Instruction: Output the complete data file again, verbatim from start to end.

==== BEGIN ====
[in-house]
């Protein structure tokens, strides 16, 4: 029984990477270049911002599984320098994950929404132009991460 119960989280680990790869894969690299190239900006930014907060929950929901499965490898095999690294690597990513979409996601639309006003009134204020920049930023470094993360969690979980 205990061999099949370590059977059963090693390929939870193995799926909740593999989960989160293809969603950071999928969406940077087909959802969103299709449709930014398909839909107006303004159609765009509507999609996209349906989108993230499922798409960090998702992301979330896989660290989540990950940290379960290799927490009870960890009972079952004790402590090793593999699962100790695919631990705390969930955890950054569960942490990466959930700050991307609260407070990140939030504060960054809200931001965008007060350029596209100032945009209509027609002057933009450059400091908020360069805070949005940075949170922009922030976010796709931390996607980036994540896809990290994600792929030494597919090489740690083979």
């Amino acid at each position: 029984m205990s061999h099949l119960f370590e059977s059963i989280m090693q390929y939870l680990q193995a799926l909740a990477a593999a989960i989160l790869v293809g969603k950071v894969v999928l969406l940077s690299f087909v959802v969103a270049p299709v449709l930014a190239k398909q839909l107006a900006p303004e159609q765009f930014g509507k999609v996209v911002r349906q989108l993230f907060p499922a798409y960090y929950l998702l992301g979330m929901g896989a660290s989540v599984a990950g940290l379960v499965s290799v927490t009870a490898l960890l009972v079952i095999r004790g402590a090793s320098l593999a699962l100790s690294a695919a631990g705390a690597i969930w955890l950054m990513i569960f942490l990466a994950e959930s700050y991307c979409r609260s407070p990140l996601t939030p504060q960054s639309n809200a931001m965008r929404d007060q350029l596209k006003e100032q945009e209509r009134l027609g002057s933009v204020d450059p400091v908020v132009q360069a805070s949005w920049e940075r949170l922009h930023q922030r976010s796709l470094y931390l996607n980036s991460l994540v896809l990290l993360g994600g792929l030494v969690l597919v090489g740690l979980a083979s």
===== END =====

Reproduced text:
[in-house]
């Protein structure tokens, strides 16, 4: 029984990477270049911002599984320098994950929404132009991460 119960989280680990790869894969690299190239900006930014907060929950929901499965490898095999690294690597990513979409996601639309006003009134204020920049930023470094993360969690979980 205990061999099949370590059977059963090693390929939870193995799926909740593999989960989160293809969603950071999928969406940077087909959802969103299709449709930014398909839909107006303004159609765009509507999609996209349906989108993230499922798409960090998702992301979330896989660290989540990950940290379960290799927490009870960890009972079952004790402590090793593999699962100790695919631990705390969930955890950054569960942490990466959930700050991307609260407070990140939030504060960054809200931001965008007060350029596209100032945009209509027609002057933009450059400091908020360069805070949005940075949170922009922030976010796709931390996607980036994540896809990290994600792929030494597919090489740690083979």
């Amino acid at each position: 029984m205990s061999h099949l119960f370590e059977s059963i989280m090693q390929y939870l680990q193995a799926l909740a990477a593999a989960i989160l790869v293809g969603k950071v894969v999928l969406l940077s690299f087909v959802v969103a270049p299709v449709l930014a190239k398909q839909l107006a900006p303004e159609q765009f930014g509507k999609v996209v911002r349906q989108l993230f907060p499922a798409y960090y929950l998702l992301g979330m929901g896989a660290s989540v599984a990950g940290l379960v499965s290799v927490t009870a490898l960890l009972v079952i095999r004790g402590a090793s320098l593999a699962l100790s690294a695919a631990g705390a690597i969930w955890l950054m990513i569960f942490l990466a994950e959930s700050y991307c979409r609260s407070p990140l996601t939030p504060q960054s639309n809200a931001m965008r929404d007060q350029l596209k006003e100032q945009e209509r009134l027609g002057s933009v204020d450059p400091v908020v132009q360069a805070s949005w920049e940075r949170l922009h930023q922030r976010s796709l470094y931390l996607n980036s991460l994540v896809l990290l993360g994600g792929l030494v969690l597919v090489g740690l979980a083979s």